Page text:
Beyond the Baby Boom Time Warp,So Get Over It Already

APA Arizona Chapter


Thursday, November 5, 2015
1:45 p.m. - 3:15 p.m. MST

CM | 1.25

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Take-Away: This session will impress upon participants the





magnitude of sweeping demographic changes affecting


housing demand and how to address them.




Description: The Baby Boom occurred between 1946 and





1964. Boomer parents created suburban America. When


they grew up, Boomers raised their children in the landscape


they knew best: suburbia. Between 1990 and 2010, Boomers


accounted for 80+% of the demand for suburban homes; they


needed space to raise families. That was then but this is now.


Between 2010 and 2030, Boomers will account for 70%+ of


the demand for downsizing housing. Plans and zoning codes


designed to meet the needs of the Boomers of the past are


antiquated as the next several decades of Boomer housing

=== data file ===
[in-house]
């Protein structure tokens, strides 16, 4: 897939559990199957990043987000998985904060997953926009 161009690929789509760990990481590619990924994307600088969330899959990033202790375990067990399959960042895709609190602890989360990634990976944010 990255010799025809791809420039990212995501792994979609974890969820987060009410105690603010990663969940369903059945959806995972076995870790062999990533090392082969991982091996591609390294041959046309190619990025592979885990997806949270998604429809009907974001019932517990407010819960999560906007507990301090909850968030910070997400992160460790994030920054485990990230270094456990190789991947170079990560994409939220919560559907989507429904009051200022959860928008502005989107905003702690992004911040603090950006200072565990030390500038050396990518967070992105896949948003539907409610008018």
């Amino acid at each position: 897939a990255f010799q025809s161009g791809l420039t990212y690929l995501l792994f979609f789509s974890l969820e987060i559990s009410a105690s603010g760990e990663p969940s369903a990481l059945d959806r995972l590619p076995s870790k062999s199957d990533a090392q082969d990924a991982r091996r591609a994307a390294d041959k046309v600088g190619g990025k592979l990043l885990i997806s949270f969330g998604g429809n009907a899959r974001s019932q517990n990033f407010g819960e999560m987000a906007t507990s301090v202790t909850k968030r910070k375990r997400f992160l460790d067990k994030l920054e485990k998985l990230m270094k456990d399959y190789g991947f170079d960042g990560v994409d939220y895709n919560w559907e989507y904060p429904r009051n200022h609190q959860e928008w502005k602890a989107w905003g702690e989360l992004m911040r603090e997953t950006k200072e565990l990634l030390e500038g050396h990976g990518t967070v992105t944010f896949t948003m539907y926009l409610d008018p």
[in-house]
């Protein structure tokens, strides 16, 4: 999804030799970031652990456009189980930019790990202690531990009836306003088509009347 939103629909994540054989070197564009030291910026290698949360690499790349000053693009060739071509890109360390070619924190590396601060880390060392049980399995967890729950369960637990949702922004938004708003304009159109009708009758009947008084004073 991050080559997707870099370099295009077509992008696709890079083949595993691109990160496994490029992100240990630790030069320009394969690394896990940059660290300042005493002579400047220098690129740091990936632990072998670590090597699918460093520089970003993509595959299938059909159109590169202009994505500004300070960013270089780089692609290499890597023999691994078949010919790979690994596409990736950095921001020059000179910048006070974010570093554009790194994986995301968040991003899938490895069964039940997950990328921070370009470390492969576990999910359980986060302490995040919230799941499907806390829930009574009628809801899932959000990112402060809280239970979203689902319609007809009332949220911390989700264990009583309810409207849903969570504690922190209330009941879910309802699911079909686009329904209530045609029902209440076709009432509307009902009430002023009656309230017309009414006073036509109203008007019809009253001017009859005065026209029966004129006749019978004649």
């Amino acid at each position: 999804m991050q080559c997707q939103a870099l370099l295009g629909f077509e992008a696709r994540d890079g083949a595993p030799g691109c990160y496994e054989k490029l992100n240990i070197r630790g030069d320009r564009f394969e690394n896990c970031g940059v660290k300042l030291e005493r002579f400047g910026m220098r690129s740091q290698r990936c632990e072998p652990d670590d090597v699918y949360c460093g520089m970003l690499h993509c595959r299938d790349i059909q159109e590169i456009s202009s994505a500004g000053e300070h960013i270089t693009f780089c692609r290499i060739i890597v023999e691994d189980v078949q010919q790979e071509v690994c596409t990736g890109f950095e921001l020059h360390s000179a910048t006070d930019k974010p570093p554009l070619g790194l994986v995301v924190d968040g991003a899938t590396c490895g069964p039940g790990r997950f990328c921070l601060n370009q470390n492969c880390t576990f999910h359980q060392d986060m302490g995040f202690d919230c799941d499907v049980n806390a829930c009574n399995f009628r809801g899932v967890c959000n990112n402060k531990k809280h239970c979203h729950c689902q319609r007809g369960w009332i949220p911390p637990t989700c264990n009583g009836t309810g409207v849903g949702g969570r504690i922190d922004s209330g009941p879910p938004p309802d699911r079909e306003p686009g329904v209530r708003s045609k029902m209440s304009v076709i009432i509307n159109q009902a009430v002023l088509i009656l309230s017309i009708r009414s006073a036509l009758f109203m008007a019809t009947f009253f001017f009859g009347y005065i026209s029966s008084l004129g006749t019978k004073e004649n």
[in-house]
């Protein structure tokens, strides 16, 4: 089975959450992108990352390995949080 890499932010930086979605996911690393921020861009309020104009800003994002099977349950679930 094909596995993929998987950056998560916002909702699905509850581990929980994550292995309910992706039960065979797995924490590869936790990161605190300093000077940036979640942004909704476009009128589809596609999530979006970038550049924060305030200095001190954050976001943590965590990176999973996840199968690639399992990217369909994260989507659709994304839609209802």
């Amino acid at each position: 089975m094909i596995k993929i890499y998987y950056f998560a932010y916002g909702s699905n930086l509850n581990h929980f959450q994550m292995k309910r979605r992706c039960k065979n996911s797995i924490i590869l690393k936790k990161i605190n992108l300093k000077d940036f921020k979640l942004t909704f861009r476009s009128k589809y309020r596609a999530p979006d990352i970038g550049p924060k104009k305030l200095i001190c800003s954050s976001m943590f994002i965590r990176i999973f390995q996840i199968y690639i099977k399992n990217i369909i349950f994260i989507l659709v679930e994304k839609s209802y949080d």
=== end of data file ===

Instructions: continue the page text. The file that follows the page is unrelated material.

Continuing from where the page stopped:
demand will be fundamentally different.




Moderator: Arthur C. Nelson, FAICP, Associate Dean for Research





and Professor of Planning and Real Estate Development, College


of Architecture, Planning and Landscape Architecture, University


of Arizona



Arthur C. Nelson

Dr. Arthur C. (Christian “Chris”) Nelson, FAICP, is Presidential Professor of City & Metropolitan Planning at the University of Utah where he is also Director of the Metropolitan Research Center, adjunct Professor of Finance in the David E. Eccles School of Business, and Co-Director of the Master of Real Estate Development program. Dr. Nelson has written more than 20 books and more than 300 other works. Sponsors of his work include the NSF, HUD, DOT, EPA, National Association of Realtors, Urban Land Institute, and The Brookings Institution among others. Prior to joining the Utah faculty, Dr. Nelson served at Georgia Tech for 15 years where he earned accelerated tenure and promotion to full professor, and founded the urban policy and land development graduate programs; and six years at Virginia Tech where he was founded the Urban Affairs and Planning Program at the Alexandria Center and was Co-Director of the Metropolitan Institute. His students have won numerous national awards including the top ... Read More